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National and State Registers of Historic Places

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County: Washington
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Page 1 of 1 showing 8 records of 8 total, starting on record 1


Hollenberg Pony Express Station

Picture of property 2889 23rd Road
Hanover (Washington County)
Listed in National Register 1966-10-15

National Historic Landmark, 11/5/1961

Architect: Not listed
Category: road-related

This site is associated with both the Oregon-California Trail and the Pony Express. In 1858 Gerrat and Sophia Hollenberg moved their business establishment to the present site of Hollenberg Station in Washington County. He realized that there he could capture the growing trade from the St. Joseph branch of the Oregon-California Trail as well as from the older southern branch. Beginning with a one-room log cabin that soon evolved into a long, narrow five-room building, the Hollenbergs sold supplies, meals, and lodging to travelers. Over the years he added barns and sheds so that he could sell draft animals and repair wagons. Hollenberg's road ranch later became a stop on the Pony Express during its brief life in 1860 and 1861, providing food and shelter for both riders and horses. Hollenberg eventually lost hundreds of dollars when the Pony Express went bankrupt. Hollenberg Station is operated by the Kansas Historical Society.



Lowe Center School, District #115

Picture of property SW Corner, Indian Road & 27th Road
Morrowville (Washington County)
Listed in National Register 2014-04-07

Architect: Unknown
Category: education related

The Lowe Center School was built in 1884 in response to a growing rural population in Washington County in the early 1880s. School attendance records note between 20 and 35 students enrolled at the school into the early 20th century. The one-acre property is located north of Morrowville in Lowe Township and served rural residents of this area until it closed in 1963. The building is typical of one-room country schoolhouses built in the late 19th century. The wood-frame building rests on a limestone foundation, has clapboard siding, and features a gable roof with a bell tower. There are two outhouses behind the school. It was nominated as part of the "Historic Public Schools of Kansas" multiple property nomination for its local significance in the areas of education and architecture.



Mahaska Rural High School #3

Picture of property S. School St.
Mahaska (Washington County)
Listed in National Register 2007-06-27

Architect: Not listed
Category: vacant/not in use; education related

The Mahaska Rural High School (c. 1926-1927) is a member of a quickly dwindling population of small town high school buildings constructed during the Progressive Movement that reformed both urban and rural school programs in the state between the 1910s and 1930s. The Mahaska community overwhelmingly committed to the investment in a pubic bond issue to fund the development of a high school building that could stand alone from its one other city school property. The J-shaped planned school is nominated for its architectural significance reflecting the planning principles of the Progressive Era of Kansas' public schools as defined in the "Historic Public Schools of Kansas" multiple property submissions.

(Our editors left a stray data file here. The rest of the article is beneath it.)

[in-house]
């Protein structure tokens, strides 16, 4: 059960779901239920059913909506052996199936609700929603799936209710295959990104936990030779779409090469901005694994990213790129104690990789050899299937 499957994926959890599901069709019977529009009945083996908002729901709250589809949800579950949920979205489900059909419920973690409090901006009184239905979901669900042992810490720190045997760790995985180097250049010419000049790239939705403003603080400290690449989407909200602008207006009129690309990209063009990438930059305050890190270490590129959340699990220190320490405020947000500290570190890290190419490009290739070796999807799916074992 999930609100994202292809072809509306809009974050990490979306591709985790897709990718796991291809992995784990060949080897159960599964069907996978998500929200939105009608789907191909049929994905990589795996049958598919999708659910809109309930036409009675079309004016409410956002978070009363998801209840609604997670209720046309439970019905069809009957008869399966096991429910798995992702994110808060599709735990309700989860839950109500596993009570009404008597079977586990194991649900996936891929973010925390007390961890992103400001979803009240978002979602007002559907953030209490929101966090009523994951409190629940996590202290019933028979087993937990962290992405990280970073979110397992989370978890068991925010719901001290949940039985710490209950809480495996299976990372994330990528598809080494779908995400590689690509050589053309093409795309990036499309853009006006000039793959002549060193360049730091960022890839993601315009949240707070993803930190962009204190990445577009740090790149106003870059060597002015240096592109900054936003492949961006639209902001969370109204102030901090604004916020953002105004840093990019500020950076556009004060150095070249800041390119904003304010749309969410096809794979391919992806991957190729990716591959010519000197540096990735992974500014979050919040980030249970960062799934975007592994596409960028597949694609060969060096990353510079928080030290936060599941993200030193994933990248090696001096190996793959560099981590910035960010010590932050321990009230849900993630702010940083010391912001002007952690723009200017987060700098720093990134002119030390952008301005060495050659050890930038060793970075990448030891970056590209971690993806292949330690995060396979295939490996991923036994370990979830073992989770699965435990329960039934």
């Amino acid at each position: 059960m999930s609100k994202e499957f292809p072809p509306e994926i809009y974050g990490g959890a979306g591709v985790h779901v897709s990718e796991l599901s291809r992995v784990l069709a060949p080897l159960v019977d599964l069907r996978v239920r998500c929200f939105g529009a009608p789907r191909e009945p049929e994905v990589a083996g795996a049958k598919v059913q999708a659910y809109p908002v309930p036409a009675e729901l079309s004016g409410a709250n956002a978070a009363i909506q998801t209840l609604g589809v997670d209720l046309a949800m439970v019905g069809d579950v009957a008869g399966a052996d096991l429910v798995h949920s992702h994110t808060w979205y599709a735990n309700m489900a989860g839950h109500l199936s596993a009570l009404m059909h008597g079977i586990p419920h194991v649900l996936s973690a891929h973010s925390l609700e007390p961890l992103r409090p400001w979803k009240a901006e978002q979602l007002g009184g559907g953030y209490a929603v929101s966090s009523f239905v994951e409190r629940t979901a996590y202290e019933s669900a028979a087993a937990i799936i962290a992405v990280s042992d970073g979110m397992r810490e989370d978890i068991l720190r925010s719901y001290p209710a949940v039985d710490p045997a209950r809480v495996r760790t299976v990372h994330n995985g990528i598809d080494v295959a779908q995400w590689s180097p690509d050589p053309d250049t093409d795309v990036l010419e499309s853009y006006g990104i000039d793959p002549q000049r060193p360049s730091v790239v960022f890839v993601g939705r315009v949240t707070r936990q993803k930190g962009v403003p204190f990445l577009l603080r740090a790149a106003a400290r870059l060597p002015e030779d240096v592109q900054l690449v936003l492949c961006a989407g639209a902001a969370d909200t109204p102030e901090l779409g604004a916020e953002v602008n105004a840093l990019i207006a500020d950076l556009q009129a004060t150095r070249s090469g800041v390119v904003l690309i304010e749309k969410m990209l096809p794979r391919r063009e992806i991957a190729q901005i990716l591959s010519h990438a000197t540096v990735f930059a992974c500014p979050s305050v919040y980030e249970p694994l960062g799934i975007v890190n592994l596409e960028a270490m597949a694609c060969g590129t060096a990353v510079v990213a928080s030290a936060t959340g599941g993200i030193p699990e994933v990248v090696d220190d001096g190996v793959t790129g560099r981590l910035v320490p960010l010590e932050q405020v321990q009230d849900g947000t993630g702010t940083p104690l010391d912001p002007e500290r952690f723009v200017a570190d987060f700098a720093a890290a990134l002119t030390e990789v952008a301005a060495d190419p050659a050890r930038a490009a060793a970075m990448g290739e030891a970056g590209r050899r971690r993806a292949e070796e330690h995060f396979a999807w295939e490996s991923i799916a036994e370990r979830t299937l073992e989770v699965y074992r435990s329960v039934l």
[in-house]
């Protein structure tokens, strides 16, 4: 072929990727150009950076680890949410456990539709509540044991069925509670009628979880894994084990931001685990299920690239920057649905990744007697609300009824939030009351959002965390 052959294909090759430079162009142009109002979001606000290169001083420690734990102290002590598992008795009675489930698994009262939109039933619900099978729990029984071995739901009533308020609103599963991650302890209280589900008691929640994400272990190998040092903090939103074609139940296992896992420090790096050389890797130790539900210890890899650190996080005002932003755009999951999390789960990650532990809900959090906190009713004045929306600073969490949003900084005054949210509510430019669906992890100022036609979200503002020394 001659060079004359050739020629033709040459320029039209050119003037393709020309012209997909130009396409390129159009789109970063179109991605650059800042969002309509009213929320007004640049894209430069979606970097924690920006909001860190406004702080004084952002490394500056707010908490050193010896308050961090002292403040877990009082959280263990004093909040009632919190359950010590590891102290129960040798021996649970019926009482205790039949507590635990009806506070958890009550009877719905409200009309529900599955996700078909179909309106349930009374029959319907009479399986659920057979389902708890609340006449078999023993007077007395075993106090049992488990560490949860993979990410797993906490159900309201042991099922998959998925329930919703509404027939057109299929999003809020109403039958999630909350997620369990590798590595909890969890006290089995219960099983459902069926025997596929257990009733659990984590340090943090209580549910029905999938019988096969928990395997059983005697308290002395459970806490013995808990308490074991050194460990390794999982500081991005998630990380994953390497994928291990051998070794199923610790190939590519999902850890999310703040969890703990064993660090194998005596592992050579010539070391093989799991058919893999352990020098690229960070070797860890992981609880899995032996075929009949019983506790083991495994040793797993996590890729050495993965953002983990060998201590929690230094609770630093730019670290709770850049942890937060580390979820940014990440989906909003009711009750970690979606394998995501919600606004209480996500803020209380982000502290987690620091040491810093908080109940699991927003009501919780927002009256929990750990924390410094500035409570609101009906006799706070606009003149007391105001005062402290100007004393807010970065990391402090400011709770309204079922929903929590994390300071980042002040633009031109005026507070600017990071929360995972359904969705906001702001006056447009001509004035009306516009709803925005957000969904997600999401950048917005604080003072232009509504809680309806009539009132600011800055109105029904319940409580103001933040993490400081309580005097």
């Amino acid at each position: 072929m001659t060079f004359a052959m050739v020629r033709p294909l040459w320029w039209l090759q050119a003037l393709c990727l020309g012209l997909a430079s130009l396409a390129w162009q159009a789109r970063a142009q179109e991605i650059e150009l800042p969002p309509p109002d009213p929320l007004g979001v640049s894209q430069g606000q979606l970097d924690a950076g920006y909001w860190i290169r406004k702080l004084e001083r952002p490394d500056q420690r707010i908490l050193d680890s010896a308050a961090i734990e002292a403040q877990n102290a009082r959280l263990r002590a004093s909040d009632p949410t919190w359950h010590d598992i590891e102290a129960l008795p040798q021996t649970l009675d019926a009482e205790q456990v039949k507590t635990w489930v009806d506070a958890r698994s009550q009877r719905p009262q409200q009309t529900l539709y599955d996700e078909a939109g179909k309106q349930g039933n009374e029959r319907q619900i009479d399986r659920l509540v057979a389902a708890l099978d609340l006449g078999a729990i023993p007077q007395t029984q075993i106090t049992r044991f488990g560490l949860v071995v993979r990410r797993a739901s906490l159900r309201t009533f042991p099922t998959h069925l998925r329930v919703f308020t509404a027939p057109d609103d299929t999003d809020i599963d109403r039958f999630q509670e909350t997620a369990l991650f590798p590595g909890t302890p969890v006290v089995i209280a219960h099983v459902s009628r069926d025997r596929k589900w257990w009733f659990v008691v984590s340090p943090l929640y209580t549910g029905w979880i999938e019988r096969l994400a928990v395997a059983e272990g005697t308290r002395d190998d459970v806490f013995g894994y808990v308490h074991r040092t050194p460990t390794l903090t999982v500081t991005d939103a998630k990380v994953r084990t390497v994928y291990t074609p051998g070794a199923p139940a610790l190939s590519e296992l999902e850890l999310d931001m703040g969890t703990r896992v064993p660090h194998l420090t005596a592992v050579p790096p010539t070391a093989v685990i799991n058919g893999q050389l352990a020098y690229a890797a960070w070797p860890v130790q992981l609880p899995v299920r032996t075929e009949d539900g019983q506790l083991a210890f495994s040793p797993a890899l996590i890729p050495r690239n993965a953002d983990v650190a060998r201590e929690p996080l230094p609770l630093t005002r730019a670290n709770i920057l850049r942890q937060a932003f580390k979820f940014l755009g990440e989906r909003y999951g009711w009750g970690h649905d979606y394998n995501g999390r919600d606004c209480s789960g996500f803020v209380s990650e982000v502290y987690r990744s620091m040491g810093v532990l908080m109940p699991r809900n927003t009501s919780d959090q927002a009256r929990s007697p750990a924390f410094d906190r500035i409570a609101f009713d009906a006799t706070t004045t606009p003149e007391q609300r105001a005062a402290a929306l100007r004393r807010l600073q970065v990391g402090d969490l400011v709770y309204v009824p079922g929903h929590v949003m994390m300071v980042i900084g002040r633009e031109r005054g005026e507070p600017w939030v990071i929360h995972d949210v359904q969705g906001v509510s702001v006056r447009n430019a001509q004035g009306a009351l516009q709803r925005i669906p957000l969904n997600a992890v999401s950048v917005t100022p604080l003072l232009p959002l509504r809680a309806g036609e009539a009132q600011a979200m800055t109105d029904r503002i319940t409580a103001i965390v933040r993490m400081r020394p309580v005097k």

Nebraska-Kansas Public Land Survey Monument

Picture of property located on the Republic-Washington county line, at the Kansas-Nebraska state line
Mahaska (Washington County)
Listed in National Register 1987-06-19

Architect: Not listed
Category: monument/marker



Washington County Courthouse

Picture of property 214 C Street
Washington (Washington County)
Listed in National Register 2000-04-06

Architect: Overend and Boucher
Category: courthouse



Washington County Jail and Sheriff's Residence

Picture of property 23 Commercial Street
Washington (Washington County)
Listed in National Register 1996-07-19

Architect: James Holland
Category: correctional facility



Washington County Kingpost Bridge

Picture of property 5 miles SE of Barnes
Barnes (Washington County)
Listed in National Register 1990-01-04

Architect: Not listed
Category: road-related



Wayland, John F., House

Picture of property 317 E 6th Street
Washington (Washington County)
Listed in National Register 2013-05-01

Architect: unknown
Category: single dwelling

The Wayland House is located in a residential neighborhood three blocks southeast of downtown Washington. The two-and-a-half-story wood-frame residence was built in the late 1880s for bridge builder John Faris Wayland, who had moved his family to Washington in the mid-1880s. By 1910, John's son William Claude Wayland was managing the Wayland Bridge Company, which remained in business until at least 1940. Although some anecdotal evidence suggests that John may have constructed the house, this has not been confirmed. Elements of the Queen Anne style are reflected in its complex roof with a high-pitched hipped element and lower cross gables and the wide variety of exterior wood features, which include narrow clapboards, board-and-batten siding, patterned wood shingles, eave brackets, tongue-and-groove eaves and porch ceiling, and decorative vergeboards. The Wayland House was nominated for its local significance in the area of architecture.



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